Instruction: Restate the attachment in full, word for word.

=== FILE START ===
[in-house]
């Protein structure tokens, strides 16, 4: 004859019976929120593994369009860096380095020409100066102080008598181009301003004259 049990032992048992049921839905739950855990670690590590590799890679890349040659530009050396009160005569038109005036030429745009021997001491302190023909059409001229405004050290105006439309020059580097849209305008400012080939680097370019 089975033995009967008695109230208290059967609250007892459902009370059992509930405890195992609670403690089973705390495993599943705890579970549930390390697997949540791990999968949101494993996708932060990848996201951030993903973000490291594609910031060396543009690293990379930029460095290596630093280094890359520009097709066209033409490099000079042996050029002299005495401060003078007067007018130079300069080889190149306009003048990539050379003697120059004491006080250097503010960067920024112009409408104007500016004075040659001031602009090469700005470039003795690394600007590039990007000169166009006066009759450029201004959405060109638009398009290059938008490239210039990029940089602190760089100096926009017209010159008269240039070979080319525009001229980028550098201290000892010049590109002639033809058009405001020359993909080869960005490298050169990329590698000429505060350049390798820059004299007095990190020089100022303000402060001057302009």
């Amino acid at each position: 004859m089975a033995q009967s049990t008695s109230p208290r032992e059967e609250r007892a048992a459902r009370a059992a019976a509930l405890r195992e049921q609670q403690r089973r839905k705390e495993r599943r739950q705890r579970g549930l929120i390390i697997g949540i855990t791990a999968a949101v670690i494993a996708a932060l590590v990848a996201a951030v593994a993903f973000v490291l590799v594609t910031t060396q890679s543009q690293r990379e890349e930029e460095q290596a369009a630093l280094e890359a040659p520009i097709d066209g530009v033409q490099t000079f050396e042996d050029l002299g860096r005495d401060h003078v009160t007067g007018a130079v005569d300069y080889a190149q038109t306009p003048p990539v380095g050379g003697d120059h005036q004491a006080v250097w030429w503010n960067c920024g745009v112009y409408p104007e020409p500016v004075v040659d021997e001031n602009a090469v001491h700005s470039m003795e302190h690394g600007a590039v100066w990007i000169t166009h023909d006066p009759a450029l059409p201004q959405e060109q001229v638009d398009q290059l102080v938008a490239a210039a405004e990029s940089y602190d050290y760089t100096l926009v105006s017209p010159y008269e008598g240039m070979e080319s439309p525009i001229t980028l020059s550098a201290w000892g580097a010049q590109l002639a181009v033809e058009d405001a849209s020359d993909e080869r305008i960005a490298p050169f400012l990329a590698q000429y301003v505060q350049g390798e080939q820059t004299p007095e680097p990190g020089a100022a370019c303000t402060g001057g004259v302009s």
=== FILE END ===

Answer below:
[in-house]
């Protein structure tokens, strides 16, 4: 004859019976929120593994369009860096380095020409100066102080008598181009301003004259 049990032992048992049921839905739950855990670690590590590799890679890349040659530009050396009160005569038109005036030429745009021997001491302190023909059409001229405004050290105006439309020059580097849209305008400012080939680097370019 089975033995009967008695109230208290059967609250007892459902009370059992509930405890195992609670403690089973705390495993599943705890579970549930390390697997949540791990999968949101494993996708932060990848996201951030993903973000490291594609910031060396543009690293990379930029460095290596630093280094890359520009097709066209033409490099000079042996050029002299005495401060003078007067007018130079300069080889190149306009003048990539050379003697120059004491006080250097503010960067920024112009409408104007500016004075040659001031602009090469700005470039003795690394600007590039990007000169166009006066009759450029201004959405060109638009398009290059938008490239210039990029940089602190760089100096926009017209010159008269240039070979080319525009001229980028550098201290000892010049590109002639033809058009405001020359993909080869960005490298050169990329590698000429505060350049390798820059004299007095990190020089100022303000402060001057302009």
């Amino acid at each position: 004859m089975a033995q009967s049990t008695s109230p208290r032992e059967e609250r007892a048992a459902r009370a059992a019976a509930l405890r195992e049921q609670q403690r089973r839905k705390e495993r599943r739950q705890r579970g549930l929120i390390i697997g949540i855990t791990a999968a949101v670690i494993a996708a932060l590590v990848a996201a951030v593994a993903f973000v490291l590799v594609t910031t060396q890679s543009q690293r990379e890349e930029e460095q290596a369009a630093l280094e890359a040659p520009i097709d066209g530009v033409q490099t000079f050396e042996d050029l002299g860096r005495d401060h003078v009160t007067g007018a130079v005569d300069y080889a190149q038109t306009p003048p990539v380095g050379g003697d120059h005036q004491a006080v250097w030429w503010n960067c920024g745009v112009y409408p104007e020409p500016v004075v040659d021997e001031n602009a090469v001491h700005s470039m003795e302190h690394g600007a590039v100066w990007i000169t166009h023909d006066p009759a450029l059409p201004q959405e060109q001229v638009d398009q290059l102080v938008a490239a210039a405004e990029s940089y602190d050290y760089t100096l926009v105006s017209p010159y008269e008598g240039m070979e080319s439309p525009i001229t980028l020059s550098a201290w000892g580097a010049q590109l002639a181009v033809e058009d405001a849209s020359d993909e080869r305008i960005a490298p050169f400012l990329a590698q000429y301003v505060q350049g390798e080939q820059t004299p007095e680097p990190g020089a100022a370019c303000t402060g001057g004259v302009s």